Serving House: A Journal of Literary Arts
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SHJ Issue 12
Spring 2015

In the Bathroom Mirror this Morning

by Jeff Walt

new grey hairs in my beard numerous
as scattered headstones, scrutinize my crow’s-feet.
Horrified of the day an orderly will lead me

by a fragile arm down a long, white corridor
in a nursing home called Eden or Camelot or Rainbow House
where even the flies are sick and fall dead

in mid-air and plants, desperate for water, hunch
dry and brittle, attendants forget the red emergency
light at their desk, kick back reading People magazine

as I choke on prunes, frantically
press the call button for help. I know I can’t go back. Of course,
I’ll never be sixteen again, kissing

Robbie Patterson on his single bed, rubbing his erection
through loose sweats, his mom watching Guiding Light
in the next room. Never again the years

I stayed awake all night, red-eyed, drunk, stoned, or both,
slumped over cold coffee in a ripped diner booth
with a man I’d just met on a dance floor

at Stallions, a sudden love that wouldn’t last a week—years fallen
away easily as my hair that clogs this sink. Right now, I want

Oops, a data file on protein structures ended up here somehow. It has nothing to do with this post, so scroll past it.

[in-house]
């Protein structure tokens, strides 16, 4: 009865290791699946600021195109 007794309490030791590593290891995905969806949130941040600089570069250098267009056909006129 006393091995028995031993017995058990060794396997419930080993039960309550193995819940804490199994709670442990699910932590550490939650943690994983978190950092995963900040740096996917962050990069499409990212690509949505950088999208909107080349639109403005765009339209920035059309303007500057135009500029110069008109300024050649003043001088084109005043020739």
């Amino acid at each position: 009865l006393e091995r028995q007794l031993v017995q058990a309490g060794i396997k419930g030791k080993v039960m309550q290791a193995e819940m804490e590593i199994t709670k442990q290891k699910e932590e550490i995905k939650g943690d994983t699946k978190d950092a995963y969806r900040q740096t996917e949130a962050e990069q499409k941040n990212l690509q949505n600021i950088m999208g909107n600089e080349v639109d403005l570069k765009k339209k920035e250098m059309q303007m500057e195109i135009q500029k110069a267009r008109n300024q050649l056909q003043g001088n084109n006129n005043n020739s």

boyhood, Robbie again, wherever he is, our stupid plans

for happiness, saving coins to run away. All those years
back, not spider veins crawling up my legs, hairs coarse
as fir tree needles growing from my ears, applying

moisturizer and sunscreen and eye gel on my red, middle-age face,
ready for my slow commute through morning fog and darkness
in a dead man’s used suit, tailored, perfectly fit. DJ on the radio

warns an icy storm to batter the coast: blames global warming,
flips on an old pop song so thrilling I remember Moon Dancing—
a world not doomed. Then how I forgot to fill my tank. Not certain

I’ve got enough gas to carry me, to forsake the worried world
and love it, and back into another irresistibly damned dawn.

—Winner of the 2014 Red Hen Press Poetry Award (selected from more than 650 entries), and first published in the Los Angeles Review; appears here with poet’s permission


SHJ Issue 12
Spring 2015

Jeff Walt’s

chapbook, Soot, was co-winner of the 2009 Keystone Chapbook Prize and was published in 2010 by Seven Kitchens Press. Several poems from Soot were scored by composer David Sisco and performed at Carnegie Hall in 2014. Walt has been awarded writing residencies from The MacDowell Colony, The Djerassi Resident Artist Program, The Vermont Studio Center, and Kalani on the The Big Island of Hawaii. His poems have appeared in various journals and anthologies, including Poetry International, Inkwell, Connecticut Review, The Sun, Cream City Review, The Ledge, and The Gay & Lesbian Review, among others.

“...we have been born here to witness and celebrate. We wonder at our purpose for living. Our purpose
is to perceive the fantastic. Why have a universe if there is no audience?” — Ray Bradbury